Triptychs

Triptychs were popular during the Byzantine Empire and important in Georgian culture.[12] The triptychs represented another form of contribution to the church. Triptychs were a form of iconography for the congregation.

Mosaics

The interiors of the monastery hold mosaics in classic Byzantine style illustrating aspects of Christian belief. The largest, a 12th-century masterpiece depicting the Virgin Mary holding the baby Jesus, dominates the apse of the main church, and is an artwork of cultural importance in Georgia.[13] Above the altar is situated a statue of the Virgin Mary, looking down at the baby Jesus she is holding.

Architecture

The Gelati monastery is constructed of solid stone, with full archways. The plan of the main monastery was designed in the shape of a cross, the symbol of Jesus's crucifixion and of Christianity.[14] The monastery was designed to be visible over much of the country, with its stone walls constructed to reflect sunlight. There are archways throughout the monastery, including the bell tower.

Burials

Gallery

See also

References

  1. ^ Europe and North America, UNESCO, 2021
  2. ^ Kaufhold, Hubert (2011). "Gelati Monastery". Religion Past and Present. doi:10.1163/1877-5888_rpp_SIM_08287.
  3. ^ https://whc.unesco.org/en/list/710/
  4. ^ Centre, U.W.H. (n.d.). Gelati Monastery, Georgia, removed from UNESCO’s List of World Heritage in Danger. [online] UNESCO World Heritage Centre. Available at: https://whc.unesco.org/en/news/1692
  5. ^ Calma, Dragos (2020). Reading Proclus and the Book of Causes, Volume 2. Dublin: University College Dublin.
  6. ^ "World Heritage Site". 1997–2020.
  7. ^ Reinis Fischer. (2015). Gelati Monastery in Georgia. [online] Available at: https://www.reinisfischer.com/gelati-monastery-georgia
  8. ^ a b c d "Gelati Monastery". UNESCO. Retrieved 24 November 2020.
  9. ^ Chatzidakis, Nano. Byzantine Mosaics, Volume 7. Athens, Greece: Ekdotike Athenon, 1994, p.22
  10. ^ Eastmond, Antony (2001), Eastern approaches to Byzantium: papers from the Thirty-third Spring Symposium of Byzantine Studies, University of Warwick, Coventry, March 1999, pp. 216-217. Ashgate/Variorum, ISBN 0-7546-0322-9, ISBN 978-0-7546-0322-1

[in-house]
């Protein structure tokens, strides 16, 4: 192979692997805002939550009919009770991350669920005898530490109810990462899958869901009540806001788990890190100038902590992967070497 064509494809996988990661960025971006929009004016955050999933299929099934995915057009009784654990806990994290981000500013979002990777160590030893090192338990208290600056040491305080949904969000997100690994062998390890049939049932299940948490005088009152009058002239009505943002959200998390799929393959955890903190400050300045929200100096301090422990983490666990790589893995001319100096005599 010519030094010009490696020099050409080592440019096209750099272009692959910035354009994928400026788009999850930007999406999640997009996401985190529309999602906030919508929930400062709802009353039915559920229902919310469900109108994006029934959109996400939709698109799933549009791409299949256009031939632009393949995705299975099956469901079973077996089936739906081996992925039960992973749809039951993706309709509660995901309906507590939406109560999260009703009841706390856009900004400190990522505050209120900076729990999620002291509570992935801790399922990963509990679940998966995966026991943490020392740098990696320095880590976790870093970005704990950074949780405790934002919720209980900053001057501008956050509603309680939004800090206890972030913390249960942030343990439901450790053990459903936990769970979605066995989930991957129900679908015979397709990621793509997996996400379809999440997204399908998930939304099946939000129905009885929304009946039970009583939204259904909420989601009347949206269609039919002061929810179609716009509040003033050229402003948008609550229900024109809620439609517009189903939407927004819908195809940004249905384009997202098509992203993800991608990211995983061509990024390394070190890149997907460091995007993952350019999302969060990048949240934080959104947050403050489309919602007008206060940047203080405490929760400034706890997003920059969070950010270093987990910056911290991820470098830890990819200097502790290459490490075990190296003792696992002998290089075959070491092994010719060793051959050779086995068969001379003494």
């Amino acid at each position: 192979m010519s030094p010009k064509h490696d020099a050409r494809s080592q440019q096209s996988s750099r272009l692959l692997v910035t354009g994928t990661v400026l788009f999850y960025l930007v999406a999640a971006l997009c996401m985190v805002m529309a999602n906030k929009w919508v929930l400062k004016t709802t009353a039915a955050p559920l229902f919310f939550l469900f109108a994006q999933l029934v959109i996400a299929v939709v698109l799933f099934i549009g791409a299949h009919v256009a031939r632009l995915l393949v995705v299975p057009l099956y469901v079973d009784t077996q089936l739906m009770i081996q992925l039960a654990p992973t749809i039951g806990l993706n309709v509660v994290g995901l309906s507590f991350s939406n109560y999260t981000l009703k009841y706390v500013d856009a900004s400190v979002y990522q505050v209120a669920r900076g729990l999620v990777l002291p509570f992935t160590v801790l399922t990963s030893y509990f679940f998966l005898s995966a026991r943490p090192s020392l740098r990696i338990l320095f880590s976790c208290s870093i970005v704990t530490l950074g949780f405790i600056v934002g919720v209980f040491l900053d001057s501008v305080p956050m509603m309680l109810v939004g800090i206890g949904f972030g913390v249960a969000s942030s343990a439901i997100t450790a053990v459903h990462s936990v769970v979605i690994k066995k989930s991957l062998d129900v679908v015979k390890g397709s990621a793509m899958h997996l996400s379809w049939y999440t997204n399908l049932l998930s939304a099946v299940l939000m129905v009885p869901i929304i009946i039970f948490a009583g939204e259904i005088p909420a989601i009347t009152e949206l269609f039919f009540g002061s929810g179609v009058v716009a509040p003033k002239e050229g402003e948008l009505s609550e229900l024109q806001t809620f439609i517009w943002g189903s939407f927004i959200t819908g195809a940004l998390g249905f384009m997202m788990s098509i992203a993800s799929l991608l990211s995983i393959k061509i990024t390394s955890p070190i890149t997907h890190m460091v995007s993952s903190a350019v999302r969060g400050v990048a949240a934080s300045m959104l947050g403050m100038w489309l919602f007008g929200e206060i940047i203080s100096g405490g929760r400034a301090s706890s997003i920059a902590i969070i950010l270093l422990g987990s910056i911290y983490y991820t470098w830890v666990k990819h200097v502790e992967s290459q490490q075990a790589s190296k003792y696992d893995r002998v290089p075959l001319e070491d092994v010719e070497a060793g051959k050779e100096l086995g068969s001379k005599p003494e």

11. ^ Riggs, Thomas (2015). Worldmark Encyclopedia of Religious Practices. 2nd ed., vol. 2: Countries, Afghanistan to Ghana. Farmington Hills: Gale.
  12. ^ Dzhindzhikhashvili, Zoia (1996). ncyclopedia of World Cultures, vol. 6: Russia and Eurasia/China. NY: Macmillan Reference USA.
  13. ^ Most, W.G (2003). "Canon, Biblical". New Catholic Encyclopedia. 3: 20–34.
  14. ^ McClymond, Michael (2015). "Christianity". Worldmark Encyclopedia of Religious Practices. 1: 119–168.

External links

Adapted from the Wikinfo article Gelati Monastery by Levan Urushadze, licensed under the GNU Free Documentation License.

  • Byzantine Art, www.bourgogneromane.com/Byzantine.htm.
  • Centre, UNESCO World Heritage. “Gelati Monastery.” UNESCO World Heritage Centre, whc.unesco.org/en/list/710.
  • Chichinadze, Nina. “Some Compositional Characteristics of Georgian Triptychs of the Thirteenth through Fifteenth Centuries.” Gesta, vol. 35, no. 1, 1996, pp. 66–76. JSTOR, JSTOR, www.jstor.org/stable/767227.
  • Derlemenko I︠E︡vhen Anatoliĭovych, and Gigilashvili Ėduard. Gelati : Arkhitektura, Mozaika, Freski (Fotoalʹbom]= Gelati : Architecture, Mosaic, Frescoes. Tbilisi, Khelovneba, 1982.
  • Hubert Kaufhold, Brill. Georgian Monasteries.
  • Mepʻisašvili, R. Gelati. "Sabčotʻa Sakʻartʻvelo", 1965.